public 01:34:50

Suncica Canic : Mathematical modeling for cardiovascular stenting

  -   Applied Math and Analysis ( 193 Views )

The speaker will talk about several projects that are taking place in an interdisciplinary endeavor between the researchers in the Mathematics Department at the University of Houston, the Texas Heart Institute, Baylor College of Medicine, the Mathematics Department at the University of Zagreb, and the Mathematics Department of the University of Lyon 1. The projects are related to non-surgical treatment of aortic abdominal aneurysm and coronary artery disease using endovascular prostheses called stents and stent-grafts. Through a collaboration between mathematicians, cardiovascular specialists and engineers we have developed a novel mathematical model to study blood flow in compliant (viscoelastic) arteries treated with stents and stent-grafts. The mathematical tools used in the derivation of the effective, reduced equations utilize asymptotic analysis and homogenization methods for porous media flows. The existence of a unique solution to the resulting fluid-structure interaction model is obtained by using novel techniques to study systems of mixed, hyperbolic-parabolic type. A numerical method, based on the finite element approach, was developed, and numerical solutions were compared with the experimental measurements. Experimental measurements based on ultrasound and Doppler methods were performed at the Cardiovascular Research Laboratory located at the Texas Heart Institute. Excellent agreement between the experiment and the numerical solution was obtained. This year marks a giant step forward in the development of medical devices and in the development of the partnership between mathematics and medicine: the FDA (the United States Food and Drug Administration) is getting ready to, for the first time, require mathematical modeling and numerical simulations to be used in the development of peripheral vascular devices. The speaker acknowledges research support from the NSF, NIH, and Texas Higher Education Board, and donations from Medtronic Inc. and Kent Elastomer Inc.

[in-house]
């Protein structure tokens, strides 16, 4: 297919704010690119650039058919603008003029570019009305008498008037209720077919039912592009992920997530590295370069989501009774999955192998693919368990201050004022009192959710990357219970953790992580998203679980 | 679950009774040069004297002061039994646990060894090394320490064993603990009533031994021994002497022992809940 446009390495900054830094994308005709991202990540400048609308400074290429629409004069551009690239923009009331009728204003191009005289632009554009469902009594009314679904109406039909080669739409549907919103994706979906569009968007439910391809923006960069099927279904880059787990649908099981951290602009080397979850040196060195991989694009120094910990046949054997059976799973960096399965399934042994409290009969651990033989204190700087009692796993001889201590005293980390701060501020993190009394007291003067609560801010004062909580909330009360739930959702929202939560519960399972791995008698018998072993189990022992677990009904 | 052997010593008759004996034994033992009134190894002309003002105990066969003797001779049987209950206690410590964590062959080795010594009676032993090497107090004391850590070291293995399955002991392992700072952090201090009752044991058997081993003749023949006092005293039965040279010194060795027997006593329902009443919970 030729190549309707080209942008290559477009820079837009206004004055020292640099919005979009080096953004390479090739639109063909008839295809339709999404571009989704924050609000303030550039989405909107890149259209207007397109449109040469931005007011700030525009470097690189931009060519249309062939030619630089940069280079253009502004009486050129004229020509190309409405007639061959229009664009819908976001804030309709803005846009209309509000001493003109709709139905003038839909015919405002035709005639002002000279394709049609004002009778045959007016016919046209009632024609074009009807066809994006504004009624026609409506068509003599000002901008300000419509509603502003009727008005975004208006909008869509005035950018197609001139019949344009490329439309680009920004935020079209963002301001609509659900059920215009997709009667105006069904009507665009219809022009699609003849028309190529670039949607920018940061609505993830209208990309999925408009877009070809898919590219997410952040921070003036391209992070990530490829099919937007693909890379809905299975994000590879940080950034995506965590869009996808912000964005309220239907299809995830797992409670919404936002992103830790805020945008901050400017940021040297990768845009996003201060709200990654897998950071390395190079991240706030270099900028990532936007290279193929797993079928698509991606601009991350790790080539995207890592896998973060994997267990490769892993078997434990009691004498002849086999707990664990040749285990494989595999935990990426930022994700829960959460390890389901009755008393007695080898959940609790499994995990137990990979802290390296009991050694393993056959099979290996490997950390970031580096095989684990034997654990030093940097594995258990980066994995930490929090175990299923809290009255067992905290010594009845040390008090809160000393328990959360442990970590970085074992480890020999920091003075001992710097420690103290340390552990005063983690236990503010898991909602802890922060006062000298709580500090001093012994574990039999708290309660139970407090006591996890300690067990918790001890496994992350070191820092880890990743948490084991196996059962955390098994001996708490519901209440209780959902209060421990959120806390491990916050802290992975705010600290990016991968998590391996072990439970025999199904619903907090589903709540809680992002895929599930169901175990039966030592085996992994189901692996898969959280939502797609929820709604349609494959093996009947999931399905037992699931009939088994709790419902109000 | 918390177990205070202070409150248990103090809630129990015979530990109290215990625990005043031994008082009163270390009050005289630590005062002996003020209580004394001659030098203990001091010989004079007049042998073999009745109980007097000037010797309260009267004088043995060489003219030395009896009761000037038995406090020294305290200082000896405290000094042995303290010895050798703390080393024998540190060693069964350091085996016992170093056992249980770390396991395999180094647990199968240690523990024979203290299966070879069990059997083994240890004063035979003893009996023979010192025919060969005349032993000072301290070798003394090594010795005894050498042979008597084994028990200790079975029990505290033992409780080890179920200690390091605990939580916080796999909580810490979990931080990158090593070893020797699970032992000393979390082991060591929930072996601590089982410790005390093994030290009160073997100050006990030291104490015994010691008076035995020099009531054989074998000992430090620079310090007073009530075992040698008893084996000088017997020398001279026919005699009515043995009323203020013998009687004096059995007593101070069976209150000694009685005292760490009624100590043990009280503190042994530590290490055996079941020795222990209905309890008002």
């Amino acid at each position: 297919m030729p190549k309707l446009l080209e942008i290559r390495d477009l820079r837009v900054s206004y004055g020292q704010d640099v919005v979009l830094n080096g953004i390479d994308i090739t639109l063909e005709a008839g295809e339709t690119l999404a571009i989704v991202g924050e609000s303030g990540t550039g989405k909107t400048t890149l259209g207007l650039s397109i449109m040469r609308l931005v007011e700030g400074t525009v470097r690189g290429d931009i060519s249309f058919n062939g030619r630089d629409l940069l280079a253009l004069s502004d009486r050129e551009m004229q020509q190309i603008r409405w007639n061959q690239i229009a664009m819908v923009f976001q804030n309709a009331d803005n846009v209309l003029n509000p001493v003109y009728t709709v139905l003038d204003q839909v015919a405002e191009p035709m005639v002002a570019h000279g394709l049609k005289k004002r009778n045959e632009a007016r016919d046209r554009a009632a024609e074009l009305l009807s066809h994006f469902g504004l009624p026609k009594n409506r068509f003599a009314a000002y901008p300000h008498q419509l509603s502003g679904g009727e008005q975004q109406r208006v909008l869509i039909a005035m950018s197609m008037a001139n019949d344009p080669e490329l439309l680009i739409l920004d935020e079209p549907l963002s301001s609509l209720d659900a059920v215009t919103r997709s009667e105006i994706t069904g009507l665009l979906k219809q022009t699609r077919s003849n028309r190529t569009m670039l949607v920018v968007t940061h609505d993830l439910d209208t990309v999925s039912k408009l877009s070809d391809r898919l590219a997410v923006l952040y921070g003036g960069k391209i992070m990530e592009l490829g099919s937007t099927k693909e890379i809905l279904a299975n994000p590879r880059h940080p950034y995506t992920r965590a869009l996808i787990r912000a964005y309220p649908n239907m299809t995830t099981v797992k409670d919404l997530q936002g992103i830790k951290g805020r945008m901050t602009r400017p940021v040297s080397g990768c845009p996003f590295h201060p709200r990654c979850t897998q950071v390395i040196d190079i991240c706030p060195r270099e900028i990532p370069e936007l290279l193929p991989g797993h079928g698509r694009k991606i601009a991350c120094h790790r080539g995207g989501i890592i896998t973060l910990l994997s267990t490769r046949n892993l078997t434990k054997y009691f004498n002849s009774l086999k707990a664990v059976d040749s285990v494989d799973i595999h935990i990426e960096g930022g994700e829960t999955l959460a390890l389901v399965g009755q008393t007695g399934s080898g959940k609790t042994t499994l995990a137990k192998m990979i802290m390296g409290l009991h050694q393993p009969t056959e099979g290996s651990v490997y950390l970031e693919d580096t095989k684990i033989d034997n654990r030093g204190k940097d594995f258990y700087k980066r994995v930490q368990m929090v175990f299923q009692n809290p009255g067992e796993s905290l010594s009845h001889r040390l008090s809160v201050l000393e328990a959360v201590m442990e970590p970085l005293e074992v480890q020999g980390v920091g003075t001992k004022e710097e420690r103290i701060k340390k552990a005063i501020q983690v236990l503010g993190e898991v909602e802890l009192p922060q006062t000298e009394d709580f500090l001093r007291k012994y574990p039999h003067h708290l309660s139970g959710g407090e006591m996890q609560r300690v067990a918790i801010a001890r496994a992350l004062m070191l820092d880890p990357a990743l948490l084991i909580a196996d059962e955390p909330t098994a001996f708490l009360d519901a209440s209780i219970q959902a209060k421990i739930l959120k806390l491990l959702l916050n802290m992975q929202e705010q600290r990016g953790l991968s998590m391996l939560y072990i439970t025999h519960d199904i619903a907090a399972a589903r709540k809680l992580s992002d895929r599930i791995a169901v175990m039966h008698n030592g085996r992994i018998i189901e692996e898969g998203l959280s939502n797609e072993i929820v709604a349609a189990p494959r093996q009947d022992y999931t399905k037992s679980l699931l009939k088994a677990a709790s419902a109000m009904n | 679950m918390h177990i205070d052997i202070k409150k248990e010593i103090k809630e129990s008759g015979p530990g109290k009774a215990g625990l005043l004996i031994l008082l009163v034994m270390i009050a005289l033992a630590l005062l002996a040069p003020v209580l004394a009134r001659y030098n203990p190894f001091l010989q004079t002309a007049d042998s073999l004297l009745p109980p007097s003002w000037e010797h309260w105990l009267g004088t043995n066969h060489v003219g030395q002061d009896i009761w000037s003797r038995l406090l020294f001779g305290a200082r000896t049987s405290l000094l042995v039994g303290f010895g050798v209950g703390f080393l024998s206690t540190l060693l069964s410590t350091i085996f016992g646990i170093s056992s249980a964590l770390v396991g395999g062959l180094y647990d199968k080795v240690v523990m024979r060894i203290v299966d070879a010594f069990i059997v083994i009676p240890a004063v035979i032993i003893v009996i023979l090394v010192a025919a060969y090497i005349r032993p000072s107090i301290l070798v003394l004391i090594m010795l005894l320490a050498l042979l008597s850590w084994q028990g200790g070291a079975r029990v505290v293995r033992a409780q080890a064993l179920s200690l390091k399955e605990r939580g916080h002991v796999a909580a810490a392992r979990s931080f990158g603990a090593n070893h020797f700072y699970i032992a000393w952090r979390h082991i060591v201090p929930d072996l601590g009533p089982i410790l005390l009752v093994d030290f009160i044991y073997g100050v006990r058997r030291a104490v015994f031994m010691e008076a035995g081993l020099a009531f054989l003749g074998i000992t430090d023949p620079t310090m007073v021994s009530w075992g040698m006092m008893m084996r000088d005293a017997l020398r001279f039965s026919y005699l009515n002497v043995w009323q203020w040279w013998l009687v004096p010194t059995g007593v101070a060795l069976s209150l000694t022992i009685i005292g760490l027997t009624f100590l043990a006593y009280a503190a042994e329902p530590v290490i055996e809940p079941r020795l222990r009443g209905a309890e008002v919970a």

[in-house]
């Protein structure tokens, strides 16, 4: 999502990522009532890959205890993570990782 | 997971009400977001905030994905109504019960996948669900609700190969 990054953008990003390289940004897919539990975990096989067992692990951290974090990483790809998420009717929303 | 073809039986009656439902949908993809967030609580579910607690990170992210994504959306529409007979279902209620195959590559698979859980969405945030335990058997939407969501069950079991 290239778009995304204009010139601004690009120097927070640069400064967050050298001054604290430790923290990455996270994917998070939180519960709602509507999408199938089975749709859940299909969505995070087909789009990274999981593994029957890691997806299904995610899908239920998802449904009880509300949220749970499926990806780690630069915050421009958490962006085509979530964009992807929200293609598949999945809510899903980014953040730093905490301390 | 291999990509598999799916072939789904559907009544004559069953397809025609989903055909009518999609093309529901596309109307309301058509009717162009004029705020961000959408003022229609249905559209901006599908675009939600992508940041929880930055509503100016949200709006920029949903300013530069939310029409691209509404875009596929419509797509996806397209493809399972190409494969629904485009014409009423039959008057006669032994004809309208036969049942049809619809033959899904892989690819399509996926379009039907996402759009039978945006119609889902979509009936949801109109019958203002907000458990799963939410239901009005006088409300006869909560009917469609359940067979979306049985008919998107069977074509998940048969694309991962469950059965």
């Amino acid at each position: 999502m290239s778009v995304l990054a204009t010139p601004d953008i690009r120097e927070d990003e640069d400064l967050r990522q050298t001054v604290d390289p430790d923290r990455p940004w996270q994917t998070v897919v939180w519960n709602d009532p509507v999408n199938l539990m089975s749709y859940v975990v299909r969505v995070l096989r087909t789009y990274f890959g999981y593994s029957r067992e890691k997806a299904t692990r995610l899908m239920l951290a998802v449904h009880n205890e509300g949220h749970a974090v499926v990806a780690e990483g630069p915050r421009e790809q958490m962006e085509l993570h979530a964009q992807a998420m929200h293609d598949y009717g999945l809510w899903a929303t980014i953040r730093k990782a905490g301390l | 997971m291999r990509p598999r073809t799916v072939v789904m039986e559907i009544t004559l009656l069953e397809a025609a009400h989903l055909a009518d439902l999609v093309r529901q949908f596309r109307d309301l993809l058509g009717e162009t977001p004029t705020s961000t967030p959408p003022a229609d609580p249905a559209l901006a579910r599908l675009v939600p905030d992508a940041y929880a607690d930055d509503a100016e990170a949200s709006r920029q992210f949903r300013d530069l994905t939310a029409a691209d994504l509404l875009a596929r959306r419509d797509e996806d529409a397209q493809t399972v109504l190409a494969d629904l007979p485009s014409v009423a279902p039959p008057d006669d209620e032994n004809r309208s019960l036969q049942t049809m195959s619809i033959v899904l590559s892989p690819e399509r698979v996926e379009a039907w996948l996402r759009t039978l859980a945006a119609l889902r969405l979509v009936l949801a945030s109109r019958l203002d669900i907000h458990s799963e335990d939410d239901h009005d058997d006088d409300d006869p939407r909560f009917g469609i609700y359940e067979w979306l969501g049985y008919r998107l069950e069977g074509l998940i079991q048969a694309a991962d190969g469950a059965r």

public 01:09:47

Casey Rodriguez : The Radiative Uniqueness Conjecture for Bubbling Wave Maps

  -   Applied Math and Analysis ( 191 Views )

One of the most fundamental questions in partial differential equations is that of regularity and the possible breakdown of solutions. We will discuss this question for solutions to a canonical example of a geometric wave equation; energy critical wave maps. Break-through works of Krieger-Schlag-Tataru, Rodnianski-Sterbenz and Rapha ̈el-Rodnianski produced examples of wave maps that develop singularities in finite time. These solutions break down by concentrating energy at a point in space (via bubbling a harmonic map) but have a regular limit, away from the singular point, as time approaches the final time of existence. The regular limit is referred to as the radiation. This mechanism of breakdown occurs in many other PDE including energy critical wave equations, Schro ̈dinger maps and Yang-Mills equations. A basic question is the following: • Can we give a precise description of all bubbling singularities for wave maps with the goal of finding the natural unique continuation of such solutions past the singularity? In this talk, we will discuss recent work (joint with J. Jendrej and A. Lawrie) which is the first to directly and explicitly connect the radiative component to the bubbling dynamics by constructing and classifying bubbling solutions with a simple form of prescribed radiation. Our results serve as an important first step in formulating and proving the following Radiative Uniqueness Conjecture for a large class of wave maps: every bubbling solution is uniquely characterized by it’s radiation, and thus, every bubbling solution can be uniquely continued past blow-up time while conserving energy.